Several European states have pursued austerity policies in the aftermath of the financial crisis, but how have these policies affected welfare states? Sotirios Zartaloudis writes on the impact of the crisis in Greece and Portugal. He argues that both countries have had to pursue unprecedented spending cuts, tax rises and labour market reforms and that the crisis has had a significant negative effect on their welfare states.
The on-going financial crisis and the subsequent sovereign debt crises in Greece and Portugal have ensured these countries have faced spiralling borrowing costs. These ever-increasing borrowing costs and recourse to the European Union (EU) and the International Monetary Fund (IMF) for financial support meant that they had to implement extensive fiscal consolidation measures to tackle their unsustainable borrowing levels. In a recently published article, I present the findings of a research project assessing the impact of the economic crisis on Greek and Portuguese welfare states which caused ‘shock and awe’ in both countries.
Fiscal consolidation in Greece and Portugal
After the crisis, both countries implemented an unprecedented wave of cuts, tax rises and labour market reforms. More specifically, public sector pay and jobs were cut, pensions were significantly curtailed and pension rights substantially restricted. For instance, in both countries the retirement age was increased, a threshold for pensions was introduced and pensioners lost a considerable part of their pension by the abolition of the Christmas, Easter and summer bonus. The latter measure was also applied in all public sector workers, while Portugal went a step further and introduced a special levy to all self-employed people to the same effect.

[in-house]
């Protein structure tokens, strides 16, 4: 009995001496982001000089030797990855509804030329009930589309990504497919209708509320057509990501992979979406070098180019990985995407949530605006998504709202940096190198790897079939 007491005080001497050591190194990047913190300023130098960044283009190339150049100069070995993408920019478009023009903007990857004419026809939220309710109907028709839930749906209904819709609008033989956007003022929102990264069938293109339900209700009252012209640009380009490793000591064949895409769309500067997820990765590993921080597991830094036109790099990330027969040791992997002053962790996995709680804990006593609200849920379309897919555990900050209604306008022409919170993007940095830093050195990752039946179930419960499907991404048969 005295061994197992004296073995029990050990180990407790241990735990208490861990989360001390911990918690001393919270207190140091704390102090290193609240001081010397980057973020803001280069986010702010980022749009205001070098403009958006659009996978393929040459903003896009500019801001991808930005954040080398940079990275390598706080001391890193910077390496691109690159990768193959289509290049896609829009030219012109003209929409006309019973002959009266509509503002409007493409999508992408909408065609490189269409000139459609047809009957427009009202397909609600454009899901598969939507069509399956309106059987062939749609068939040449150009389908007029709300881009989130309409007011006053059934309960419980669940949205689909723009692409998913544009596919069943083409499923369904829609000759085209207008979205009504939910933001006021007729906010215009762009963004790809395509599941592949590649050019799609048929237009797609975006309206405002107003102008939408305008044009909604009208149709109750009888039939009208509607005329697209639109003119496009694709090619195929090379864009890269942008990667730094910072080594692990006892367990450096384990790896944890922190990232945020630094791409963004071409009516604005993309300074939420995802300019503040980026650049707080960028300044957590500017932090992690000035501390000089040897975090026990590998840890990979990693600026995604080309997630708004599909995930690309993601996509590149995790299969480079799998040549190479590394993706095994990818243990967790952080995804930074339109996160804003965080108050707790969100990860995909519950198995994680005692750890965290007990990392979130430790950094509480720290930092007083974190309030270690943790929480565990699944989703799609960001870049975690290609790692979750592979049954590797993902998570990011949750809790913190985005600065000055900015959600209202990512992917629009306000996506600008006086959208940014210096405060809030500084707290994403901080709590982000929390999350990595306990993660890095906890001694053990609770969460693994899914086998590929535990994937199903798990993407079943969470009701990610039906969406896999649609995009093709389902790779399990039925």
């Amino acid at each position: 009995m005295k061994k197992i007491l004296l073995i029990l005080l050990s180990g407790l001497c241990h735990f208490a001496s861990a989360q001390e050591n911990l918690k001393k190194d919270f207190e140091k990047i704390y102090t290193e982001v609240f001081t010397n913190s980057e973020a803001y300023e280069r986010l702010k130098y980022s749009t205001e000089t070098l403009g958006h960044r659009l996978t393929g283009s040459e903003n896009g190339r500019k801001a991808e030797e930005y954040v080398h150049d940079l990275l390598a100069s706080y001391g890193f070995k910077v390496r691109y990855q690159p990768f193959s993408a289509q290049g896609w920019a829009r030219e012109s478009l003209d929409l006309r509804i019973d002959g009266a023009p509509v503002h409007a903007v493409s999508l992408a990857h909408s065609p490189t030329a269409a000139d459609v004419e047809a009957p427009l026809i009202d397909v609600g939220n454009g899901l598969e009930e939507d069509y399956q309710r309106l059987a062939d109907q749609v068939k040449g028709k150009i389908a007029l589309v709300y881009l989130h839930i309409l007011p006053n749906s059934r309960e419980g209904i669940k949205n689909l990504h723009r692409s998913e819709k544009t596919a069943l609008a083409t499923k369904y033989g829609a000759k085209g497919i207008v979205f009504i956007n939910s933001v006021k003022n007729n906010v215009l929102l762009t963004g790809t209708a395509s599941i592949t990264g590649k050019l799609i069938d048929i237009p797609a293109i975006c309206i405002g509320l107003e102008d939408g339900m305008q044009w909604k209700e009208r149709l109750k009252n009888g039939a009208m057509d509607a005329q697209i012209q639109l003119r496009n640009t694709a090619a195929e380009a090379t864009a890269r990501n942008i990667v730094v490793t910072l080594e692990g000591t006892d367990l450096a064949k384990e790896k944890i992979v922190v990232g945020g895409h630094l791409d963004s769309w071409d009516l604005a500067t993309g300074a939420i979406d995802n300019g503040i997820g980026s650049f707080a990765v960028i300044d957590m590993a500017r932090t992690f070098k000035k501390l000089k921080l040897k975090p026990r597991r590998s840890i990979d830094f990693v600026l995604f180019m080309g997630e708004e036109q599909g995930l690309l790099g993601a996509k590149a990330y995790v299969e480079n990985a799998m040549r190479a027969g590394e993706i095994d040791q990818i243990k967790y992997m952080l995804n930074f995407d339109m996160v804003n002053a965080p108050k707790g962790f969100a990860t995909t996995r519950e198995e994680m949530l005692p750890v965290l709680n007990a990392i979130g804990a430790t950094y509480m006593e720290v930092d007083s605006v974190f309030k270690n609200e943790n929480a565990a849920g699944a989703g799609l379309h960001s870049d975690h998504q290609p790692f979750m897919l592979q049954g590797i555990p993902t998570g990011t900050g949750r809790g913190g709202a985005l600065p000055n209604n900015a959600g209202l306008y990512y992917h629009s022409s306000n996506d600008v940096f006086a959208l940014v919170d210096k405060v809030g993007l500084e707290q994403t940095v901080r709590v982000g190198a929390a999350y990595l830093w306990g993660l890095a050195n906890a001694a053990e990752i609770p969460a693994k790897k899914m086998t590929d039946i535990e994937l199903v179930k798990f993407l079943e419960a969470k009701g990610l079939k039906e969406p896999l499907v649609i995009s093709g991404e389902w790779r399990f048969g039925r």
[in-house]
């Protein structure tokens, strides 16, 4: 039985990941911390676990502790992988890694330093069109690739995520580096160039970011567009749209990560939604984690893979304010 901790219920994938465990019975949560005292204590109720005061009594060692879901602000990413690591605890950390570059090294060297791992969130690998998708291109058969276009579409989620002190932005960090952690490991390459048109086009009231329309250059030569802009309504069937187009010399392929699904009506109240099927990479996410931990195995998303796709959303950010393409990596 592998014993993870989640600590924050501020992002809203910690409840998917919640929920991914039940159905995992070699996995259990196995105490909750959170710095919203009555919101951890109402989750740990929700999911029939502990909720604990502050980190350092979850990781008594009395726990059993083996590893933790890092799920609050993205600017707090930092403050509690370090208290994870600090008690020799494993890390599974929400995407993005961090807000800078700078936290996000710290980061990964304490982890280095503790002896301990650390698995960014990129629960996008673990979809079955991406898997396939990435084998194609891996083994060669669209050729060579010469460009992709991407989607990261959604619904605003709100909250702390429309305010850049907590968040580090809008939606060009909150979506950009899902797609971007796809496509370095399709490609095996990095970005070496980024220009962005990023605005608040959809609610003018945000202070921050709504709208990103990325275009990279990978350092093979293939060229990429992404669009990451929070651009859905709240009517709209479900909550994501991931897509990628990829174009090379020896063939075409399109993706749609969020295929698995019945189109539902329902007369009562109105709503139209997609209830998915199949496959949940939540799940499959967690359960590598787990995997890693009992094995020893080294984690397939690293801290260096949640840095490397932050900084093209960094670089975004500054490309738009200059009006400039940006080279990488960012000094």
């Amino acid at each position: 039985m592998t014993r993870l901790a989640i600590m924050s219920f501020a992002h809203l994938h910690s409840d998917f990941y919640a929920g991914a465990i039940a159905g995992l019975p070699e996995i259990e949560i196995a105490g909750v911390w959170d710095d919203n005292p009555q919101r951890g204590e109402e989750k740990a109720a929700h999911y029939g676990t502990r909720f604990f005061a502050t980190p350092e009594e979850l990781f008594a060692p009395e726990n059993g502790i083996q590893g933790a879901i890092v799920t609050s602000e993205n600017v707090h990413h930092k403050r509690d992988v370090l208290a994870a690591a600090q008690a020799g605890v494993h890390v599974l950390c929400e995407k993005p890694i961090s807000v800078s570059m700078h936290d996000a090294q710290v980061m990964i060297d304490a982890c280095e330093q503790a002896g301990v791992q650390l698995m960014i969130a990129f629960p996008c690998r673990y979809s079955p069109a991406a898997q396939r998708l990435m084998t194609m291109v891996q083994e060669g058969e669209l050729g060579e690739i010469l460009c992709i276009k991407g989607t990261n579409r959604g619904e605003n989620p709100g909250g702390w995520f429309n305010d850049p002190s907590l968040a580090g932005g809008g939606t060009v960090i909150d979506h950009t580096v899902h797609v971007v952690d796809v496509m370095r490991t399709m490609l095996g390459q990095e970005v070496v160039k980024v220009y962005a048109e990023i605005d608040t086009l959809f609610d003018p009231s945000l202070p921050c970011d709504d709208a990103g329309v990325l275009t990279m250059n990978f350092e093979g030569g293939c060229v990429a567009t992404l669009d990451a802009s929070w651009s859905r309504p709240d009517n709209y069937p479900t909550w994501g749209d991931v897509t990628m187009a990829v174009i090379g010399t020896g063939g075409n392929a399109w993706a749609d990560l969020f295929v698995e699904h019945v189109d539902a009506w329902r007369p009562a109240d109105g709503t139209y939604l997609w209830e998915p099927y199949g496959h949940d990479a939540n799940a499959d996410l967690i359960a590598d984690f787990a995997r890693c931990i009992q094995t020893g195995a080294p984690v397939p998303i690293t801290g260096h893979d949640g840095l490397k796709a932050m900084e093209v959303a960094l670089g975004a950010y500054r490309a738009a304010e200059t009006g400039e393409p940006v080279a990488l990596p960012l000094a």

In addition, successive tax hikes were implemented – mainly increases of indirect taxes like VAT – along with increases in property taxes. Welfare benefits became less generous and more conditional, with less protection for the unemployed and considerable cuts in healthcare budgets. Both countries reduced public investment in order to achieve savings in their spending, resulting in the abandonment of a number of public work projects. In order to cut spending and increase revenues, both countries implemented wide-ranging privatisation of state corporations and/or ports.
Due to the limited interest of western investors, Greece and Portugal also completed a number of privatisation processes with investors from developing countries (in the case of Portugal it was mostly Angolan investors who showed interest while in Greece it was mainly China). Moreover, there was a push towards labour market flexibility with less protection for workers and lower minimum wages in order to regain competitiveness. At the same time, both countries are also plagued with high unemployment, recession and low growth. The combination of cuts, tax increases and low growth has led to a very harsh economic environment plagued with insecurity and decreasing living standards.
Consequences for the Greek and Portuguese welfare states